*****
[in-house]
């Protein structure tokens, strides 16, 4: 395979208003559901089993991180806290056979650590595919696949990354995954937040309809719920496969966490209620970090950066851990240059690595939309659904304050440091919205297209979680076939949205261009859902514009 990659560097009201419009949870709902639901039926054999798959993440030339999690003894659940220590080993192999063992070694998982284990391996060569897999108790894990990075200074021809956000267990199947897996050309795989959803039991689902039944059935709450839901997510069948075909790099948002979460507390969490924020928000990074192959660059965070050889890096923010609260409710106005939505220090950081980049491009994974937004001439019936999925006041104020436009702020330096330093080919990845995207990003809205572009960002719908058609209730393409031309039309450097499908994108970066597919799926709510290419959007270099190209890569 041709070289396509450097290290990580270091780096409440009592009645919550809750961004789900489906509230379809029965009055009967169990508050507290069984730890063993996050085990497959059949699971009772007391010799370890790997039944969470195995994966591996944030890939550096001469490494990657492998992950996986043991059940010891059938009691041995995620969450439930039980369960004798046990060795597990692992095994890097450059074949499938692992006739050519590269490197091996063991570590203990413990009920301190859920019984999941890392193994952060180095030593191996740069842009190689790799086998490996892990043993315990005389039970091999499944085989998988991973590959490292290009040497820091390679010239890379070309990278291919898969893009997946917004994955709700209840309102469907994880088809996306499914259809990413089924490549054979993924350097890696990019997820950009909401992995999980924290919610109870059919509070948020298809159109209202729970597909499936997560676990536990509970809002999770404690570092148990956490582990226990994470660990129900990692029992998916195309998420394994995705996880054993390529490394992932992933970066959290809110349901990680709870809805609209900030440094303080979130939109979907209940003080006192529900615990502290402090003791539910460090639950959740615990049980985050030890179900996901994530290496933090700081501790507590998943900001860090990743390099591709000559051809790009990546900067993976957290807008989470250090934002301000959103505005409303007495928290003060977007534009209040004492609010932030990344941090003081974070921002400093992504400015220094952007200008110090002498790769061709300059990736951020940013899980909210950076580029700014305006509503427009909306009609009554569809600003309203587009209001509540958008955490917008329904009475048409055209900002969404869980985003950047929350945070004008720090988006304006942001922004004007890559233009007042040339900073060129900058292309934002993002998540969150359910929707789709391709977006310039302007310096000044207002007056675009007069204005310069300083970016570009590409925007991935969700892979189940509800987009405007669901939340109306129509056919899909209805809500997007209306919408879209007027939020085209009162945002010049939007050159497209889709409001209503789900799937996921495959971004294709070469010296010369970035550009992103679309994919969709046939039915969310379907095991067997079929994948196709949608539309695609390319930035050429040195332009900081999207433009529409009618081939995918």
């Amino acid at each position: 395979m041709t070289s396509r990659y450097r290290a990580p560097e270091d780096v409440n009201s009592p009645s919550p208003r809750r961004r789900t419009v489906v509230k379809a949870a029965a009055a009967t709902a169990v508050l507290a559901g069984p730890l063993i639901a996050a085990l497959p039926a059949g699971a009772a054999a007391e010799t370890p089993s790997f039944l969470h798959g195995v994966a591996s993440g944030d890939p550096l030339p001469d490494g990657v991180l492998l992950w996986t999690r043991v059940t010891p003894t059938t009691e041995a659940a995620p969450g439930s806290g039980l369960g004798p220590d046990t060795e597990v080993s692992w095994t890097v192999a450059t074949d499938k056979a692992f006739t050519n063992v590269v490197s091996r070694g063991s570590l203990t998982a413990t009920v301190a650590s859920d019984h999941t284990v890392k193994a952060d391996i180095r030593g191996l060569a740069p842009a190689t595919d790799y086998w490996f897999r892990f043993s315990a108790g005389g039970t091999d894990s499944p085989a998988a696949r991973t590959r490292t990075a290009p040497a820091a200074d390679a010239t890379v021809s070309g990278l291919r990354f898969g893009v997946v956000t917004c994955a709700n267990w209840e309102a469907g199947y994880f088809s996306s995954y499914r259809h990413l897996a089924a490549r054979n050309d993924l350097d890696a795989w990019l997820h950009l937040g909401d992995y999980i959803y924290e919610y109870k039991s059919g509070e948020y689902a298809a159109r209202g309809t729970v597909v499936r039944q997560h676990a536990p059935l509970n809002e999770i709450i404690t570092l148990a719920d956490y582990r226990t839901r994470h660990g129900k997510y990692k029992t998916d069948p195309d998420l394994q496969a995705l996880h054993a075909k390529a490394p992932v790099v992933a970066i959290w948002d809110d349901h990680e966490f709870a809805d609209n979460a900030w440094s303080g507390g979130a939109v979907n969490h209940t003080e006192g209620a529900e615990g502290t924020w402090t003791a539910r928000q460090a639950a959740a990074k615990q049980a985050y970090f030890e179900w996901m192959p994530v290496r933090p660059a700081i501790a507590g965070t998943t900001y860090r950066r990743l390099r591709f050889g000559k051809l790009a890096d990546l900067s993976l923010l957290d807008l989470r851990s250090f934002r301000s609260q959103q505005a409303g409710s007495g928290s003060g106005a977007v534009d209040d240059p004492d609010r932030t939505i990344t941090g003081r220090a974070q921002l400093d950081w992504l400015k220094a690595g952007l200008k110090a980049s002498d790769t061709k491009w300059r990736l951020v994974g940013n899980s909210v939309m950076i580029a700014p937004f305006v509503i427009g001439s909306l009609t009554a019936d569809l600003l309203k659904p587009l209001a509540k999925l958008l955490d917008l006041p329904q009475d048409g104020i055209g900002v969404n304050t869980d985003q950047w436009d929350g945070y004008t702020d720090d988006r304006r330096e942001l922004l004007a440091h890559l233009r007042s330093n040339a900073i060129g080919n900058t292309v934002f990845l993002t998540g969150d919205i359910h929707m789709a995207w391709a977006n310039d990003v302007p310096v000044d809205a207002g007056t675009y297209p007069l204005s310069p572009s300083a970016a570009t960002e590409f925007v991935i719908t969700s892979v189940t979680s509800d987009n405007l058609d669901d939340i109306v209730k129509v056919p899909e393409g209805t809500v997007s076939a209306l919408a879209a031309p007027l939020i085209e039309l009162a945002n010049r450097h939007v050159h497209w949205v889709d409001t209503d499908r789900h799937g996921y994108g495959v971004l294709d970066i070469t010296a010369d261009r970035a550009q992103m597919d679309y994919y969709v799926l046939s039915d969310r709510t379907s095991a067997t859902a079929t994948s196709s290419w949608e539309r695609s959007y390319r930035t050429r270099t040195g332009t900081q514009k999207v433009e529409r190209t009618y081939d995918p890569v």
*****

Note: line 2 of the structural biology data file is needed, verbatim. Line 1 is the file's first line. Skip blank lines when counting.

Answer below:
């Protein structure tokens, strides 16, 4: 395979208003559901089993991180806290056979650590595919696949990354995954937040309809719920496969966490209620970090950066851990240059690595939309659904304050440091919205297209979680076939949205261009859902514009 990659560097009201419009949870709902639901039926054999798959993440030339999690003894659940220590080993192999063992070694998982284990391996060569897999108790894990990075200074021809956000267990199947897996050309795989959803039991689902039944059935709450839901997510069948075909790099948002979460507390969490924020928000990074192959660059965070050889890096923010609260409710106005939505220090950081980049491009994974937004001439019936999925006041104020436009702020330096330093080919990845995207990003809205572009960002719908058609209730393409031309039309450097499908994108970066597919799926709510290419959007270099190209890569 041709070289396509450097290290990580270091780096409440009592009645919550809750961004789900489906509230379809029965009055009967169990508050507290069984730890063993996050085990497959059949699971009772007391010799370890790997039944969470195995994966591996944030890939550096001469490494990657492998992950996986043991059940010891059938009691041995995620969450439930039980369960004798046990060795597990692992095994890097450059074949499938692992006739050519590269490197091996063991570590203990413990009920301190859920019984999941890392193994952060180095030593191996740069842009190689790799086998490996892990043993315990005389039970091999499944085989998988991973590959490292290009040497820091390679010239890379070309990278291919898969893009997946917004994955709700209840309102469907994880088809996306499914259809990413089924490549054979993924350097890696990019997820950009909401992995999980924290919610109870059919509070948020298809159109209202729970597909499936997560676990536990509970809002999770404690570092148990956490582990226990994470660990129900990692029992998916195309998420394994995705996880054993390529490394992932992933970066959290809110349901990680709870809805609209900030440094303080979130939109979907209940003080006192529900615990502290402090003791539910460090639950959740615990049980985050030890179900996901994530290496933090700081501790507590998943900001860090990743390099591709000559051809790009990546900067993976957290807008989470250090934002301000959103505005409303007495928290003060977007534009209040004492609010932030990344941090003081974070921002400093992504400015220094952007200008110090002498790769061709300059990736951020940013899980909210950076580029700014305006509503427009909306009609009554569809600003309203587009209001509540958008955490917008329904009475048409055209900002969404869980985003950047929350945070004008720090988006304006942001922004004007890559233009007042040339900073060129900058292309934002993002998540969150359910929707789709391709977006310039302007310096000044207002007056675009007069204005310069300083970016570009590409925007991935969700892979189940509800987009405007669901939340109306129509056919899909209805809500997007209306919408879209007027939020085209009162945002010049939007050159497209889709409001209503789900799937996921495959971004294709070469010296010369970035550009992103679309994919969709046939039915969310379907095991067997079929994948196709949608539309695609390319930035050429040195332009900081999207433009529409009618081939995918």